There is nothing in sports more entertaining than watching Gary Williams work the sideline at a big game.
The long-time Terps coach stalked out of the tunnel for the pre-game introductions like a middleweight fighter, shoulders hunched forward, arms dangling stiffly at his sides, familiar scowl firmly in place.
Then he pumped his fist -- his trademark move -- at the howling student section and went to work.
The next two hours were vintage Gary. Which is to say he was in full whacko mode, putting his heart and soul into every dribble and dunk and loose ball, practically willing his team to beat the hated Dukies and their calm, iconic coach, Mike Krzyzewski.
Oh, what a performance this was.
Williams screamed at his players and cajoled them with curse words. He raged at the referees and held his head in disbelief when calls went against him. He squatted in front of the Maryland bench, shot to his feet, stomped the floor, pirouetted and jabbed his hands in the air until he was a sweaty mess, like a man who'd just been thrown into a pool wearing an expensive suit.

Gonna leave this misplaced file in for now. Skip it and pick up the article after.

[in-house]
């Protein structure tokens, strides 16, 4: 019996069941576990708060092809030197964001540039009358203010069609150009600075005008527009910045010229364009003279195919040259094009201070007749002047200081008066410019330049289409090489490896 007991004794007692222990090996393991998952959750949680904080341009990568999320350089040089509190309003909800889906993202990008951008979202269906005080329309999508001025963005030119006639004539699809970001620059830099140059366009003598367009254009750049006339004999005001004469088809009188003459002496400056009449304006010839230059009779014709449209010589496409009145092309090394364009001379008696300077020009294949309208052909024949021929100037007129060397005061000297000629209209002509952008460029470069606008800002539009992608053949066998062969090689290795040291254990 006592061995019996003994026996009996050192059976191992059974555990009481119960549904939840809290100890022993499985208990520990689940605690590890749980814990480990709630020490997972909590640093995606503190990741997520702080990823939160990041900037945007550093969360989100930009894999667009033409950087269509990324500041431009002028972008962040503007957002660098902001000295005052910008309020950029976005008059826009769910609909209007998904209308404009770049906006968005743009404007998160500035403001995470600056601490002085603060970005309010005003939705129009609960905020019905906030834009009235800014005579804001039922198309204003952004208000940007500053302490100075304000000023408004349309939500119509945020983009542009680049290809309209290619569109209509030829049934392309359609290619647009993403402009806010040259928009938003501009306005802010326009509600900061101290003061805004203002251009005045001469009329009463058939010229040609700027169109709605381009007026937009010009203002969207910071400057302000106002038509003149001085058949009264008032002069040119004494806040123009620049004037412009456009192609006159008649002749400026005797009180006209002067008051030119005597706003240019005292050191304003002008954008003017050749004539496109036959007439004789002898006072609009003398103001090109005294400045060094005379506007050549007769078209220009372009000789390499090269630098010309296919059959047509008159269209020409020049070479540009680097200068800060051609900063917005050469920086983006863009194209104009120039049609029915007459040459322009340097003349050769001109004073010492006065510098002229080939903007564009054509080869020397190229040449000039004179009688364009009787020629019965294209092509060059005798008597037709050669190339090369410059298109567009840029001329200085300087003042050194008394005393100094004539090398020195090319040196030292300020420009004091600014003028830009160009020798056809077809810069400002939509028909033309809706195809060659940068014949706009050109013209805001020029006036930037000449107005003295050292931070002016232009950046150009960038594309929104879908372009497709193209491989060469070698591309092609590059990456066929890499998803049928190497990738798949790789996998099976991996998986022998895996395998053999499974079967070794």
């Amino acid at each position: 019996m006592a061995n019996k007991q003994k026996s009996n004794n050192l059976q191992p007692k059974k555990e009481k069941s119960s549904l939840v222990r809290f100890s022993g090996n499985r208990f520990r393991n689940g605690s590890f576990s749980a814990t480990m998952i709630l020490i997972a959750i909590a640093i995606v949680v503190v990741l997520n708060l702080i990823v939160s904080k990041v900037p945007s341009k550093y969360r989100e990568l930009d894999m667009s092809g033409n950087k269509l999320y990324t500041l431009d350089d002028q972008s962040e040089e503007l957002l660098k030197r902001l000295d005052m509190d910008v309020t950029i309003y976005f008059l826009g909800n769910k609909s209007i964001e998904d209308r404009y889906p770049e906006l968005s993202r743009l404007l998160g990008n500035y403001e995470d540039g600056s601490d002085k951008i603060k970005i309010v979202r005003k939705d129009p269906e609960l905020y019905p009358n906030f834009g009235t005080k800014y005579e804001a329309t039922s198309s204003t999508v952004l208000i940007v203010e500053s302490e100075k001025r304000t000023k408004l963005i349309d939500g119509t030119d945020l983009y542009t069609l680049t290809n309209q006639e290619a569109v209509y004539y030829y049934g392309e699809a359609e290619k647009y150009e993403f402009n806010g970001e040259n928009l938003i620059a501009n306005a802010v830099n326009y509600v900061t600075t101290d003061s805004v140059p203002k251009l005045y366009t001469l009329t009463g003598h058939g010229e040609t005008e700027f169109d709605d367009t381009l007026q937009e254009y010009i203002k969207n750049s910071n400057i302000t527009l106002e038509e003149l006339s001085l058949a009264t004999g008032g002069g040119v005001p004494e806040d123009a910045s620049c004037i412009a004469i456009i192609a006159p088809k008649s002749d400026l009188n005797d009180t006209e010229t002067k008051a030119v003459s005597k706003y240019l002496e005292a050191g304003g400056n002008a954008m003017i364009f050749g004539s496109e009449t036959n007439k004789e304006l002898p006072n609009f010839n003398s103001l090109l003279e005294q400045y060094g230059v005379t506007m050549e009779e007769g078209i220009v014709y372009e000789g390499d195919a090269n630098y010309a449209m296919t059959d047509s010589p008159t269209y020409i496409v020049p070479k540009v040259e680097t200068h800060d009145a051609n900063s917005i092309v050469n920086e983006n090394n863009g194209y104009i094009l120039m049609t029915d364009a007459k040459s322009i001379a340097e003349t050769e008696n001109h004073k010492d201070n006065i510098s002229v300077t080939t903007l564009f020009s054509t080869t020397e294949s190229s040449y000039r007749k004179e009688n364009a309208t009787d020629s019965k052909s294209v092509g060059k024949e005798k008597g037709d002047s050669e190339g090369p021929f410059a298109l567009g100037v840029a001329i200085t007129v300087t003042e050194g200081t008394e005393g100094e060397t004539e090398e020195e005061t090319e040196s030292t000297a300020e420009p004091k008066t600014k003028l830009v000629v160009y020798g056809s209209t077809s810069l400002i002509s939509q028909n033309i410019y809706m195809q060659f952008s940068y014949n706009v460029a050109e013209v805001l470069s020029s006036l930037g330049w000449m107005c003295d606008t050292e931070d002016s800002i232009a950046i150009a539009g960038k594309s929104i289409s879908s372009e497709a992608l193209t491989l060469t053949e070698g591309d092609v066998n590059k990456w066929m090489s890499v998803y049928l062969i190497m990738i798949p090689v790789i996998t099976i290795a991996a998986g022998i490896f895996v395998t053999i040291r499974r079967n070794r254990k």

Final score: Maryland 79, Duke 72. At the buzzer, the jubilant students mobbed the floor, engulfing Williams and his players in a sea of red Terrapin T-shirts.
And that's when I thought I saw it.
In the joyful chaos that surrounded him, something seemed to come over Gary. It was almost imperceptible at first, a twitch of a facial muscle, a seam in the jaw-line, an unfamiliar movement of his lips.
I thought he almost smiled.